George Lucas Educational Foundation
Teaching Strategies

This Is What Math Looks Like

Whether they’re in kindergarten or calculus, students can use simulations to see the math.
©Shutterstock.com/zimmytws
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Math Simulations are tools I’ve created to visualize math ideas. They let students write math and see what it looks like by representing it visually through, for example, lengths, rotations, and light.

One simulation lets students write any number and see it as a length. Learners can type in the number 3, for instance, and see it presented as a line. Then they can type in the expression 5 x 3 and see that the line gets five times as long.

Another simulation allows students to represent a number of objects. Typing the number 3 displays 3 dots. Adding 5 makes 8 dots. Adding 5 more makes 13. Continuing to add 5 provides an intuitive way to visualize the function 3 + 5x.

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This video shows what the simulations look like:

The simulations I’ve made can be combined to create functions (the simulations at the site are free, but registration is required). For instance, think about a dimmer switch for the lights in a room. You rotate the dimmer and the lights get brighter. There is a simulation that turns rotations into an amount of light. Just write any function, let’s say f(x) = 3x, and then turn the rotator in the simulation. The amount of light in the simulation will adjust to be three times the number of degrees of rotation.

Here’s another example. The length of a metal rod changes with its temperature. There’s a simulation for that: Write any function—for example, f(x) = 0.1arctan(x - 20) + 5—and then change the temperature in the simulation. The length will visually adjust according to the function.

This video highlights some functions that can be visualized with Math Simulations in the context of a playground:

Know Activities, Do Activities, and Make Activities

Know activities: What I call Know activities help learners know the definitions of math concepts. They expose learners to examples of a concept as well as non-examples. Let’s take the concept of proportional relationships. A mechanical pencil can serve as a tangible example. Clicking the end of the pencil one time causes the lead to stick out 2 millimeters. Clicking a second time causes it to stick out 4 millimeters, and a third click makes it stick out 6 millimeters. This, we can explain to learners, is an example of a proportional relationship for two reasons: 1) When the number of clicks is zero, the length of the lead is zero; and 2) each click produces a constant increase in lead length: 2 millimeters.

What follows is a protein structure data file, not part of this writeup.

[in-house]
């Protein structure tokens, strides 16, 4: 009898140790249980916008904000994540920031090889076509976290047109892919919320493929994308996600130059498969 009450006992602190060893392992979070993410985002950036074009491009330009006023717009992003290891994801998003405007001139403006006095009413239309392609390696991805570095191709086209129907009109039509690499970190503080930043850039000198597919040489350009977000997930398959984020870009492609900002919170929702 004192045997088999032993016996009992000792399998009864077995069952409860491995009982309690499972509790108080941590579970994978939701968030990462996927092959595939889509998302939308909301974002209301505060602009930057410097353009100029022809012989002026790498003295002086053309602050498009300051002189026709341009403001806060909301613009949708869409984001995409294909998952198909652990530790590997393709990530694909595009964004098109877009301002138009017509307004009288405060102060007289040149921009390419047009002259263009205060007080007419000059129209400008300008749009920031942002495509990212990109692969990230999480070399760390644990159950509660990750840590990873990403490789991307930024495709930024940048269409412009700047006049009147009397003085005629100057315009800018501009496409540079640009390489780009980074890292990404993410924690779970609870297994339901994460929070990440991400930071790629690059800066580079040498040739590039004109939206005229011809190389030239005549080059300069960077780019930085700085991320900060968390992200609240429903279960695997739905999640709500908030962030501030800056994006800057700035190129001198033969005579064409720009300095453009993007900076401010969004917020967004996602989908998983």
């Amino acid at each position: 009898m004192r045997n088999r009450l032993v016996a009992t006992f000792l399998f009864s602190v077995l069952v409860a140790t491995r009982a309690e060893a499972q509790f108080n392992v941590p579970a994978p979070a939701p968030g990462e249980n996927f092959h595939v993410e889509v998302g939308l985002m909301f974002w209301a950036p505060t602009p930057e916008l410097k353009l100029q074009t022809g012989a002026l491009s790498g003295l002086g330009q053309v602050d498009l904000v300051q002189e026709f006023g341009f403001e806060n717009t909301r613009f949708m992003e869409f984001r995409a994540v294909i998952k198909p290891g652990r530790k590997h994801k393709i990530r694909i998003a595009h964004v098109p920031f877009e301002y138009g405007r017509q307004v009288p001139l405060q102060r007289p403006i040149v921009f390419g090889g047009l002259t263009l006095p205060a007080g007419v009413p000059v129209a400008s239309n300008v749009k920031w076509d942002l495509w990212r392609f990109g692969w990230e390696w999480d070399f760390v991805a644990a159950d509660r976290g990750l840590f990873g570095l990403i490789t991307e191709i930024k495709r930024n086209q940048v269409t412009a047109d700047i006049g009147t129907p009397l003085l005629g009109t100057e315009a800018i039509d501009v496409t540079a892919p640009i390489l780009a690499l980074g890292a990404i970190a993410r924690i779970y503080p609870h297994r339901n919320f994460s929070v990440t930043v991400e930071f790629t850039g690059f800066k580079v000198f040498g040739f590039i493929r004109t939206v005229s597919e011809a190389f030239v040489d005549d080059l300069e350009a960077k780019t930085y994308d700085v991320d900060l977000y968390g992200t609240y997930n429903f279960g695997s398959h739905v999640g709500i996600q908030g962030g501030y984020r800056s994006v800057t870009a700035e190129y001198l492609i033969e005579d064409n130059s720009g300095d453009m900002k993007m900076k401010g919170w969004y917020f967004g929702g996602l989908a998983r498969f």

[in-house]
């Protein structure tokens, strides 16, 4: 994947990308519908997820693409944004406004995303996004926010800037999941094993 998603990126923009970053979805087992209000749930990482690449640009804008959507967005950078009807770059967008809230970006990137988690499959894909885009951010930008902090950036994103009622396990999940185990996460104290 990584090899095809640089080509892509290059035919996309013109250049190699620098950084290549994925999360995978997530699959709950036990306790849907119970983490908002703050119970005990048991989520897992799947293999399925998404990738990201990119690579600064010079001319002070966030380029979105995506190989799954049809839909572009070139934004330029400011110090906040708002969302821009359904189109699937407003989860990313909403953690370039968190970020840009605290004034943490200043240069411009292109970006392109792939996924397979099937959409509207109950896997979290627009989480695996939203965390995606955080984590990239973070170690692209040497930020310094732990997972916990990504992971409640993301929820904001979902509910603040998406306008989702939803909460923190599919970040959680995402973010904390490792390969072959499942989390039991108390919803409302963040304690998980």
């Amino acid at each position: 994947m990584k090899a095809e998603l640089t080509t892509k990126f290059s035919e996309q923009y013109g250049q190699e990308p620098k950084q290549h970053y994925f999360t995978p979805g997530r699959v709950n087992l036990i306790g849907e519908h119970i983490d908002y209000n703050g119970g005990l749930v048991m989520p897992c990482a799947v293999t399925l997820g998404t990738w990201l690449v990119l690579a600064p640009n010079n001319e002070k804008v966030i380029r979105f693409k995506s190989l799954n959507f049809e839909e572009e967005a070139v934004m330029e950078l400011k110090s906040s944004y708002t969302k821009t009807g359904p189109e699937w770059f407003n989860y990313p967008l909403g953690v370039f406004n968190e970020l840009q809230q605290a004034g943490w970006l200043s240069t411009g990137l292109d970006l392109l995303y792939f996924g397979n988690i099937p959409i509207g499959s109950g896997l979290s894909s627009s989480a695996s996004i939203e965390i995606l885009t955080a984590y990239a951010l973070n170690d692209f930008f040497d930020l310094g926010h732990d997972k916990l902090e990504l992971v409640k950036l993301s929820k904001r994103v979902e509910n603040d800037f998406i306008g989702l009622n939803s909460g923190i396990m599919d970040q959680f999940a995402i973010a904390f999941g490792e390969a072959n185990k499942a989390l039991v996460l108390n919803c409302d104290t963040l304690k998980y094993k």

Once the concept has been defined, Math Simulations allow us to produce many more visual examples quickly. For instance, we can open the temperature and time simulation and type the function y = 12x. Then slide the time slider in the simulator. Is the temperature zero when the time is zero? Yes. Does the temperature increase at a constant rate as the time increases? Yes. This is proportional. Non-examples can be produced just as easily. Typing f(x) = 50sin(x) will produce an example that clearly does not change at a constant rate.

Do activities: The second type of exercise, Do activities, helps learners translate between three representations of a concept: symbolic, real, and simulation. For instance, learners can be presented with a simulation and asked to write a symbolic function that models it. Or you can present them with a symbolic function and ask them to generate a real-world example of that function.

Make activities: Finally, Make activities help learners be creative with the math they learn. They ask learners to use mathematical simulations to imagine new possibilities in their world. In these activities, learners are presented with a real-world context along with a matching simulation and symbolic function. For example, they might be given the context of a fishing reel. After being cast, the reel is rotated to bring the line back in. The length of the fishing line is a function of the rotation of the reel. A function for this might be f(x) = 600 - (1/90)x, where x is in degrees and f(x) is in inches.

After familiarizing themselves with the situation, students are asked to write new functions that represent different fishing pole behaviors. These can range from slight adjustments to wild redesigns. The function f(x) = 700 - (1/90)x, for instance, implies a pole design with a longer fishing line. The function f(x) = 600 + 10sin(x) implies a design where rotating the reel pushes and pulls the line in and out. This is a potentially innovative fishing pole feature that might help lure fish, and it was imagined using pure mathematics.

Final Thoughts

I’ve used Math Simulations with students in kindergarten through calculus, in classrooms where students have devices and ones where they don’t. In classes with one-to-one student devices, there’s a lot of potential for student creativity and ownership, but even when students don’t have devices, the simulations can still be useful, in whole class prompts and demonstrations.